Every year, Wall Street strategist Byron Wien of The Blackstone Group conducts a meeting with wealthy people to discuss the global economy and investing. This year the group–50 individuals, including more than 10 billionaires–had an extremely pessimistic outlook and a decidedly negative view toward the Obama administration. Wien reports that the focus group…
…saw the United States in a long-term slow growth environment with the near-term risk of recession quite real. … The Obama administration was viewed as hostile to business and that discouraged both hiring and investment. Companies and entrepreneurs were reluctant to add workers because they didn’t know what their healthcare costs or taxes were going to be.
Economist Robert Higgs observes that to elitist economists,
…such evidence means nothing. In fact, they hold it in complete contempt because (1) their formal mathematical models do not have a variable called “regime uncertainty,” and (2) even if they could be persuaded to take this factor into account, the canned data on which they rely—the product of the Commerce Department’s Bureau of Economic Analysis, for the most part—do not supply them with an “official” data set for their analysis. What you can’t measure, according to their “scientific” credo, does not exist. Their de facto motto (of which I have more than once been on the receiving end) is: you’ve got no formal model; you’ve got nothing.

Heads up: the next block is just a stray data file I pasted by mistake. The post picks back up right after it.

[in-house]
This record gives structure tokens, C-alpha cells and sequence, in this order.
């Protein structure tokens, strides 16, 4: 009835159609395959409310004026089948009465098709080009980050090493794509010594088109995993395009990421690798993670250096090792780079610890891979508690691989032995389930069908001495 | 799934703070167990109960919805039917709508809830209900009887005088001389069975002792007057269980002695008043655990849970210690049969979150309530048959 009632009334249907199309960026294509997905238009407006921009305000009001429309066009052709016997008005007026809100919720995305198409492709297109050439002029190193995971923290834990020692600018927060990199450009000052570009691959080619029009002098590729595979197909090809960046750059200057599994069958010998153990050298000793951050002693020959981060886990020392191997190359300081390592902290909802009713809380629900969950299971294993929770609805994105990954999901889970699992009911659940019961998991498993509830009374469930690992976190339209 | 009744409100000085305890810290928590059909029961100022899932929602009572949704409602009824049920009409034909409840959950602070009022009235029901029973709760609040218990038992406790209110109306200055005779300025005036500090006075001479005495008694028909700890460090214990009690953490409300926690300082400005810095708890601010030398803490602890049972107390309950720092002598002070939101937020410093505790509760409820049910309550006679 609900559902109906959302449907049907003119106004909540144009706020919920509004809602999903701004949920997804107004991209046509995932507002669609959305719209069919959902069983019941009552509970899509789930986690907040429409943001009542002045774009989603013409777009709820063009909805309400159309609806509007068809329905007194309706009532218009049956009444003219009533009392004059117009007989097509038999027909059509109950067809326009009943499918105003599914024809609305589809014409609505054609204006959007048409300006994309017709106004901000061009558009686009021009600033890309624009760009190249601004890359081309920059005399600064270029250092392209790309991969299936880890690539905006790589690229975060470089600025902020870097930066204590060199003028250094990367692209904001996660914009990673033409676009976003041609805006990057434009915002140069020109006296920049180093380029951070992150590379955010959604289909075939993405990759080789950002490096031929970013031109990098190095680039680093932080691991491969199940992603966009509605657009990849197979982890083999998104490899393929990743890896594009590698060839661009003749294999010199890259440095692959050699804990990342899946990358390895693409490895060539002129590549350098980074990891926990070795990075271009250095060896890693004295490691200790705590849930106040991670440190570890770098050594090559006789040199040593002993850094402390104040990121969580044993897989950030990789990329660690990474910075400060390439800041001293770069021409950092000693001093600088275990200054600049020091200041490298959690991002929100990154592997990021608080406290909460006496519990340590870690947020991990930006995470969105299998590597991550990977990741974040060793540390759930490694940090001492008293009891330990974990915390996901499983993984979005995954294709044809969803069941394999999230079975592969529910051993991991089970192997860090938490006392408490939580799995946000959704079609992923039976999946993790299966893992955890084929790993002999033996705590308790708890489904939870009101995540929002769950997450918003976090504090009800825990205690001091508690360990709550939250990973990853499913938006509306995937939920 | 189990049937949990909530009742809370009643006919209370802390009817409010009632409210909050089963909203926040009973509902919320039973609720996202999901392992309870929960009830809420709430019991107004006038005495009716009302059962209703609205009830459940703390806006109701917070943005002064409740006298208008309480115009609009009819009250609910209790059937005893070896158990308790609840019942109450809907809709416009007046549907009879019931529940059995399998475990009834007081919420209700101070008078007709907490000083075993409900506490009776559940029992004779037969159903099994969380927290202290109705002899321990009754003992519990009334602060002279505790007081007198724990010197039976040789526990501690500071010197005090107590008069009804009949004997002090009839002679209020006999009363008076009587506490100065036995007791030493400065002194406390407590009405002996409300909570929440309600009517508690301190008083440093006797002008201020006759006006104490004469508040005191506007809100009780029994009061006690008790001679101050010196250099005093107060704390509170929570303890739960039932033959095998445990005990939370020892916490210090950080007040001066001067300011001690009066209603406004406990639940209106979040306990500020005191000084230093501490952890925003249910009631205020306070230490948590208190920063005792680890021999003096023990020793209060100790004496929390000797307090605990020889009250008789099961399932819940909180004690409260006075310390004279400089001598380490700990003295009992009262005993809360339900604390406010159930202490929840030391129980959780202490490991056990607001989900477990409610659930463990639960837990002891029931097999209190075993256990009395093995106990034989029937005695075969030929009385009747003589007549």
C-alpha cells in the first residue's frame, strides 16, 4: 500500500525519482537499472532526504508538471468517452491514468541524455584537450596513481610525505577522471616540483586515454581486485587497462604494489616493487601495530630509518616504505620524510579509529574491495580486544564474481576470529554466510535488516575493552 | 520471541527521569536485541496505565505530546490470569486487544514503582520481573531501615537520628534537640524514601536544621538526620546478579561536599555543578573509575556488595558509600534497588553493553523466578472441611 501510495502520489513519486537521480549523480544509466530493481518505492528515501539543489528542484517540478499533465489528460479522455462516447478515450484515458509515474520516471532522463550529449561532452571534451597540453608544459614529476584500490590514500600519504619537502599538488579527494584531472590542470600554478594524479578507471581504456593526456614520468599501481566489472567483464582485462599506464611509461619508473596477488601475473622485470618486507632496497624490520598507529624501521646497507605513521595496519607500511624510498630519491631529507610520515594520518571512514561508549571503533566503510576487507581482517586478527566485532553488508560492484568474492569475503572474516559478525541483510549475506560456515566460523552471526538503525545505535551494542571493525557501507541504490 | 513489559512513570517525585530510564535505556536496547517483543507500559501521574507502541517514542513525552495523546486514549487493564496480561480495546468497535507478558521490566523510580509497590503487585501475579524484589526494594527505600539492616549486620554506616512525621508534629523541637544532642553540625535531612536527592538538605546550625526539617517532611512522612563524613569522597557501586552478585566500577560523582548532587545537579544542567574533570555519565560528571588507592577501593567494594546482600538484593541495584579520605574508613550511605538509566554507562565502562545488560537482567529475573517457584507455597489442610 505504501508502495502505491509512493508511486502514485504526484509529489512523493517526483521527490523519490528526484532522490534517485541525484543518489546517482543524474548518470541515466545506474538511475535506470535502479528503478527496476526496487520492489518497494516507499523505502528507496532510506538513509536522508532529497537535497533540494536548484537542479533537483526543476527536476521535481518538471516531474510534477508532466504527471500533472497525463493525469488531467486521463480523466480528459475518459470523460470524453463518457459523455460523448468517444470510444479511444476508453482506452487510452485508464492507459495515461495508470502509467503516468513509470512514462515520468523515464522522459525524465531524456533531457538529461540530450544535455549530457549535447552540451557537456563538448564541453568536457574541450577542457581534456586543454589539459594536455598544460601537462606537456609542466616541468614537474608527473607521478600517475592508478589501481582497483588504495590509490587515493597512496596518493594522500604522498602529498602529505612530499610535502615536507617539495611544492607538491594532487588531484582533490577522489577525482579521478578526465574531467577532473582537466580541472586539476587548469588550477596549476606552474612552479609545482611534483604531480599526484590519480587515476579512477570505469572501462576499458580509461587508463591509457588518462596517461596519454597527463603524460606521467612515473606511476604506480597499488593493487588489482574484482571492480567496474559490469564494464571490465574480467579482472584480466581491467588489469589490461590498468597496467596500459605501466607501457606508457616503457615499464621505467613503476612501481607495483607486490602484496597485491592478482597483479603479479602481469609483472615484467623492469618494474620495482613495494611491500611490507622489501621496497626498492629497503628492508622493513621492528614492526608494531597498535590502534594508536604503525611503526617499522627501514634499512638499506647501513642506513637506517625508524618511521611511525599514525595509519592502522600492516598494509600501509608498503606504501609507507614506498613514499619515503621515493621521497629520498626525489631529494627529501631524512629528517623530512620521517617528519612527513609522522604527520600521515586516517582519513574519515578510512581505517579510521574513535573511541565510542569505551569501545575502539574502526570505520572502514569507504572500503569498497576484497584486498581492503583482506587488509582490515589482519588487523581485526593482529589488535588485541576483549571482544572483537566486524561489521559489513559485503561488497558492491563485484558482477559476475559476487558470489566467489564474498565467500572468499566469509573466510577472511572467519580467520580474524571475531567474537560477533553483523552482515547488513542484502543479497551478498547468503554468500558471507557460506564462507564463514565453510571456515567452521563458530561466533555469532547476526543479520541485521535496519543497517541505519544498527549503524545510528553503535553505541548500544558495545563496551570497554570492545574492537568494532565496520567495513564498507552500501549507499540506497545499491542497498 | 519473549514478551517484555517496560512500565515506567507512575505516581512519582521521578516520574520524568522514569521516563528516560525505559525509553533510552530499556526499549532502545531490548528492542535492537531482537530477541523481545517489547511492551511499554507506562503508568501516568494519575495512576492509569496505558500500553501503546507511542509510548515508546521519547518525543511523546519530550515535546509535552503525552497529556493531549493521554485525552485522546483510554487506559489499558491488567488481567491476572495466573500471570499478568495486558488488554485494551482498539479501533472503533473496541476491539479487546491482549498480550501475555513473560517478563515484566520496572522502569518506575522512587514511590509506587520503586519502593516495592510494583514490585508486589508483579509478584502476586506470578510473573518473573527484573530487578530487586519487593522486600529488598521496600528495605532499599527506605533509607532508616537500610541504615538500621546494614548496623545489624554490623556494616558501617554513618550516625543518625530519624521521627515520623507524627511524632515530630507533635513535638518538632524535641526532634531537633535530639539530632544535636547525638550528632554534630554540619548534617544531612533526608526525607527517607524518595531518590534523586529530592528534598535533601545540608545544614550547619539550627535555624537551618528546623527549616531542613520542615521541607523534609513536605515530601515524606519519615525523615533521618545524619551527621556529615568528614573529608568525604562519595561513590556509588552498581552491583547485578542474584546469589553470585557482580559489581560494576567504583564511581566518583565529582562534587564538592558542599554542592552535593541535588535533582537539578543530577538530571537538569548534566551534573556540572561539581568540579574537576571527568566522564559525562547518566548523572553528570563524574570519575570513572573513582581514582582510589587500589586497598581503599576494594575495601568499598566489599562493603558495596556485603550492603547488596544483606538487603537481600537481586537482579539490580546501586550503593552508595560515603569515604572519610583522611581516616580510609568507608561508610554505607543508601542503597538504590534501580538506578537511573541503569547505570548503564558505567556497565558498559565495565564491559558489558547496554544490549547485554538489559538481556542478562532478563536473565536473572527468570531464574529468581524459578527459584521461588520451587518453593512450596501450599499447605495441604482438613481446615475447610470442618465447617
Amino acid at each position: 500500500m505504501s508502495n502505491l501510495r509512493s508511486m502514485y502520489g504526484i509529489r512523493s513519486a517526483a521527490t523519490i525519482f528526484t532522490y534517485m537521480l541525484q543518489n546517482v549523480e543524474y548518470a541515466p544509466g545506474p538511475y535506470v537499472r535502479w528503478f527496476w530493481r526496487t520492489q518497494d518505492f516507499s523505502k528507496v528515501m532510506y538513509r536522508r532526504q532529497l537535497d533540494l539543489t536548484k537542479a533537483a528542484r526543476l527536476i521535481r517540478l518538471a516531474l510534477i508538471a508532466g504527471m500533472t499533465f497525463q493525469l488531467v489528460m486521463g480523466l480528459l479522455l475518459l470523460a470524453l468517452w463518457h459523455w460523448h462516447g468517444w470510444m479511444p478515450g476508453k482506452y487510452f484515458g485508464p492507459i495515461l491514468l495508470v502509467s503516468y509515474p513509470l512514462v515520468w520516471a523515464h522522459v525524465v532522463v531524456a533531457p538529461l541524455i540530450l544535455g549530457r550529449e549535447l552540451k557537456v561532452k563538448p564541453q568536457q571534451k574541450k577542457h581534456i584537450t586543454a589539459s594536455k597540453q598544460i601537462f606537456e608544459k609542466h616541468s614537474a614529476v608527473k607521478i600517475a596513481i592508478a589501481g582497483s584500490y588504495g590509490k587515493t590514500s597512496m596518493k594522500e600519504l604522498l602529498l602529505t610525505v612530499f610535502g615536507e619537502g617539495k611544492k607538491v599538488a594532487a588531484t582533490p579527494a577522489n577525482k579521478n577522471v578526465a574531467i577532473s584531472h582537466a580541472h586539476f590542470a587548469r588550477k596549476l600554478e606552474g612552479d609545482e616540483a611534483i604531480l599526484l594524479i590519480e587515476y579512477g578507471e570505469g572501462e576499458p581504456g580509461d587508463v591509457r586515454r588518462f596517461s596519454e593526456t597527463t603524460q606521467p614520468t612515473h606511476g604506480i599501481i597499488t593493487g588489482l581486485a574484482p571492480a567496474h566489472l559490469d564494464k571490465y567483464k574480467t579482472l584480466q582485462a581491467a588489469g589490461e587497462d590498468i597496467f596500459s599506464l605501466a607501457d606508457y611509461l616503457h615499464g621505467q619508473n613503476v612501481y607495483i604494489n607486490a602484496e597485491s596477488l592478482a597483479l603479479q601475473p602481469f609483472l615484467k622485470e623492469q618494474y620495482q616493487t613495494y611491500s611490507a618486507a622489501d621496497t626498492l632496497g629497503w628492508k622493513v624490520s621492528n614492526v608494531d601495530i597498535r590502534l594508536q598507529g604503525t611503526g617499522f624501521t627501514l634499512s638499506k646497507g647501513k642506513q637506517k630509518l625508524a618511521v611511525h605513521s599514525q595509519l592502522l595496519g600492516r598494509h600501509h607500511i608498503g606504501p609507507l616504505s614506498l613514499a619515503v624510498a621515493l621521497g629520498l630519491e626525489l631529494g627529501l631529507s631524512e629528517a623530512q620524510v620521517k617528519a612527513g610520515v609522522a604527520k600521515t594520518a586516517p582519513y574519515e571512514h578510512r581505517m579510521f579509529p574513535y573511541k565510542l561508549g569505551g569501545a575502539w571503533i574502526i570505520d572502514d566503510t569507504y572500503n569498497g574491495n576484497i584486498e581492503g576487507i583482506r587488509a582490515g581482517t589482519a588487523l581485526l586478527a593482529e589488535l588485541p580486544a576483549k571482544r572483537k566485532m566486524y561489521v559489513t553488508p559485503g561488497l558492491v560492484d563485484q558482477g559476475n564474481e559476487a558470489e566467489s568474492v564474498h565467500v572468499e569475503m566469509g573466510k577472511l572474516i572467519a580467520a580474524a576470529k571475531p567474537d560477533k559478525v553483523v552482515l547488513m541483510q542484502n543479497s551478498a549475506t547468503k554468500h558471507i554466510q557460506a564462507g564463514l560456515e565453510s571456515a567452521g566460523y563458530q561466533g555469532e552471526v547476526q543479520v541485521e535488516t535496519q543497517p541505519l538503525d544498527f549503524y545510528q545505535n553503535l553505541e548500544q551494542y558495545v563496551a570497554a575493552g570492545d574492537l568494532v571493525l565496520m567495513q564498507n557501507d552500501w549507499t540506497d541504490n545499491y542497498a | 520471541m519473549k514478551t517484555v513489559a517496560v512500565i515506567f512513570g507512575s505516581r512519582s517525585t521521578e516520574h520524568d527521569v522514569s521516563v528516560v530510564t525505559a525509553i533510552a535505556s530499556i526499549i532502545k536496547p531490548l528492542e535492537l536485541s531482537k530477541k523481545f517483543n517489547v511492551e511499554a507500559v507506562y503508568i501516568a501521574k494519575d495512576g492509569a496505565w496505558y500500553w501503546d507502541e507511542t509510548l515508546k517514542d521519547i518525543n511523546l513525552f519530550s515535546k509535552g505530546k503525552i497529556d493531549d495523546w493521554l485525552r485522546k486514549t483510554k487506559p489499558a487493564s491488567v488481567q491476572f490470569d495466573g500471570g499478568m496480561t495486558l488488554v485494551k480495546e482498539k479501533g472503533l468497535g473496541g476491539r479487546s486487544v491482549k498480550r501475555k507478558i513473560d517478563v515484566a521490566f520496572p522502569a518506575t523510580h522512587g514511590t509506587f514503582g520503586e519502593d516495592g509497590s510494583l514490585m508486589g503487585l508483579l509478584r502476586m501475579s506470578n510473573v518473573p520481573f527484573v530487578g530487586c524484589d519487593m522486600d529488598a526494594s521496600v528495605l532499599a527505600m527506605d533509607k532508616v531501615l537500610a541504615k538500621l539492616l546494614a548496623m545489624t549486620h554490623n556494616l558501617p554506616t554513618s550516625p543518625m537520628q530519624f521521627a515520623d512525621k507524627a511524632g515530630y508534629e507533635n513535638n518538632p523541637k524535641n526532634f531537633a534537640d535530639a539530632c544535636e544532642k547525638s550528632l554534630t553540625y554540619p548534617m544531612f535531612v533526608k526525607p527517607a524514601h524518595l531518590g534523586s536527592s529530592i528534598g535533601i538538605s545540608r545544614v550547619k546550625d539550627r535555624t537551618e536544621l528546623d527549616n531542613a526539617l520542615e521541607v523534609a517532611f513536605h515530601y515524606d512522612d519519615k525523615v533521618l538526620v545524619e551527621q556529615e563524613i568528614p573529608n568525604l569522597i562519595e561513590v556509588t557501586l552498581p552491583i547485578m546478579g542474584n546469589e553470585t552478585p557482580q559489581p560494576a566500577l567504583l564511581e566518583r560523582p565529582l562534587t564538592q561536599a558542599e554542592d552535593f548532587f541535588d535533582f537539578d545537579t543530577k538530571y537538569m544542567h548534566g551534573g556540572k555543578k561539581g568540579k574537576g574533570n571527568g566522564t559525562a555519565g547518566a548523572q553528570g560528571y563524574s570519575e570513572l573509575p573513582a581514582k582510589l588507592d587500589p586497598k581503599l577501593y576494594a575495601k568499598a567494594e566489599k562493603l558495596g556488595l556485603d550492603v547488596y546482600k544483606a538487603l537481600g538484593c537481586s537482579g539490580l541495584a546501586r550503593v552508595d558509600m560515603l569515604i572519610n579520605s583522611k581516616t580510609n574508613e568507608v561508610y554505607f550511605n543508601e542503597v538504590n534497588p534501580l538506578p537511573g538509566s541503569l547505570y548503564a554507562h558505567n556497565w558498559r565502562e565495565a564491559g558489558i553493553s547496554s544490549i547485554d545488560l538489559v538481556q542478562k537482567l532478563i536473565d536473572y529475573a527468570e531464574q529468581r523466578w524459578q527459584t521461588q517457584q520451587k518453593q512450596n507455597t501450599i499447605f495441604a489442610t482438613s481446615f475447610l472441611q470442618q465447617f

The last eight words speak volumes: if “you’ve got no formal model; you’ve got nothing.” The characterization describes big government liberals and holds true for economic “stimulus” mongers like Paul Krugman as well as junk science mongers like Church of Global Warming Pope Al Gore. In a nutshell, the thinking in both camps comes down to: “To hell with data, we love models.”
Higgs points out that despite his 15-year investigation verifying that regime uncertainty is a serious factor in businesses’ staffing and expansion plans, academics…
…at MIT, Stanford, Harvard, Chicago, Yale, Princeton, and the other esteemed universities—are to my knowledge unanimous in their disregard of the idea that regime uncertainty might be contributing to the prolongation of the present recession (or might have contributed to the prolongation of the Great Depression…
And Higgs grows understandably nasty.
So, if you prefer to go with the experts, you should disregard my argument and my evidence and make your bets on the basis of what the experts say. You might wish to consider, however, that these are the same experts who, virtually to a man, failed to predict the present recession (and most of the preceding ones, as well) and that, according to their positivistic tenets, predictive power is the sine qua non of a scientific theory, as much in economics as in physics or chemistry.
We have to deal with the scourge of arrogant, reality-ignoring, elite theorists in economics, global warming, and the social sciences. The “experts” tell us to forget the data. Forget logic. Forget all of reality. They, the great seers of the way that things should be, will tell us the way in which we must imagine things to be. How shall the seers pass on their wisdom? Why, they’ll use their “models,” of course.